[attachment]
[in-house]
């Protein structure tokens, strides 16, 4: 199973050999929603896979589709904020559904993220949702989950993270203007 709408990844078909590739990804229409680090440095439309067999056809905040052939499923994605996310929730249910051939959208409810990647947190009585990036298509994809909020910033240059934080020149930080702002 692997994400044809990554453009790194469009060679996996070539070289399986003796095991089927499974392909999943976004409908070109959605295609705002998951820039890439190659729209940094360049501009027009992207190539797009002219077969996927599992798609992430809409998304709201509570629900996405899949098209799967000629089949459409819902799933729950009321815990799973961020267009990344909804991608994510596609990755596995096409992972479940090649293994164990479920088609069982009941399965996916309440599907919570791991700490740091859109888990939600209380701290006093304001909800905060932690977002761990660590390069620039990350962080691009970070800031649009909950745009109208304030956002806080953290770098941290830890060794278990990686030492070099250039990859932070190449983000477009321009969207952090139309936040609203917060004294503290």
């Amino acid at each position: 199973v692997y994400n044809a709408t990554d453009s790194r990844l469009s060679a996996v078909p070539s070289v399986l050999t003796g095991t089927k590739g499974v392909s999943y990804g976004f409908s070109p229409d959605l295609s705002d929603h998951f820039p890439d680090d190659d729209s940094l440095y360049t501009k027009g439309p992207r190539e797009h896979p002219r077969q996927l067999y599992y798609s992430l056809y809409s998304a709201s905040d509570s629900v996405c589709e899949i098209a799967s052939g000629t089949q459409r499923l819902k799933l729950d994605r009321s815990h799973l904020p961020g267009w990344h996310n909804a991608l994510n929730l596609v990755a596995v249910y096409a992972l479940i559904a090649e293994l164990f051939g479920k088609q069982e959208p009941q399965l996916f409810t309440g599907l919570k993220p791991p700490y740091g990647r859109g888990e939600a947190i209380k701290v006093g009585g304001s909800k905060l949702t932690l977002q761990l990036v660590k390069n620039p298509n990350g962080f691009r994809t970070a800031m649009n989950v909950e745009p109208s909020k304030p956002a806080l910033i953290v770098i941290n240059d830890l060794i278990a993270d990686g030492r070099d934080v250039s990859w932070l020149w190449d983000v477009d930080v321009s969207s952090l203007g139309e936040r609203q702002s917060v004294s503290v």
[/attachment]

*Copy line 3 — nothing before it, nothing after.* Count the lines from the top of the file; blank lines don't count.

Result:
């Amino acid at each position: 199973v692997y994400n044809a709408t990554d453009s790194r990844l469009s060679a996996v078909p070539s070289v399986l050999t003796g095991t089927k590739g499974v392909s999943y990804g976004f409908s070109p229409d959605l295609s705002d929603h998951f820039p890439d680090d190659d729209s940094l440095y360049t501009k027009g439309p992207r190539e797009h896979p002219r077969q996927l067999y599992y798609s992430l056809y809409s998304a709201s905040d509570s629900v996405c589709e899949i098209a799967s052939g000629t089949q459409r499923l819902k799933l729950d994605r009321s815990h799973l904020p961020g267009w990344h996310n909804a991608l994510n929730l596609v990755a596995v249910y096409a992972l479940i559904a090649e293994l164990f051939g479920k088609q069982e959208p009941q399965l996916f409810t309440g599907l919570k993220p791991p700490y740091g990647r859109g888990e939600a947190i209380k701290v006093g009585g304001s909800k905060l949702t932690l977002q761990l990036v660590k390069n620039p298509n990350g962080f691009r994809t970070a800031m649009n989950v909950e745009p109208s909020k304030p956002a806080l910033i953290v770098i941290n240059d830890l060794i278990a993270d990686g030492r070099d934080v250039s990859w932070l020149w190449d983000v477009d930080v321009s969207s952090l203007g139309e936040r609203q702002s917060v004294s503290v």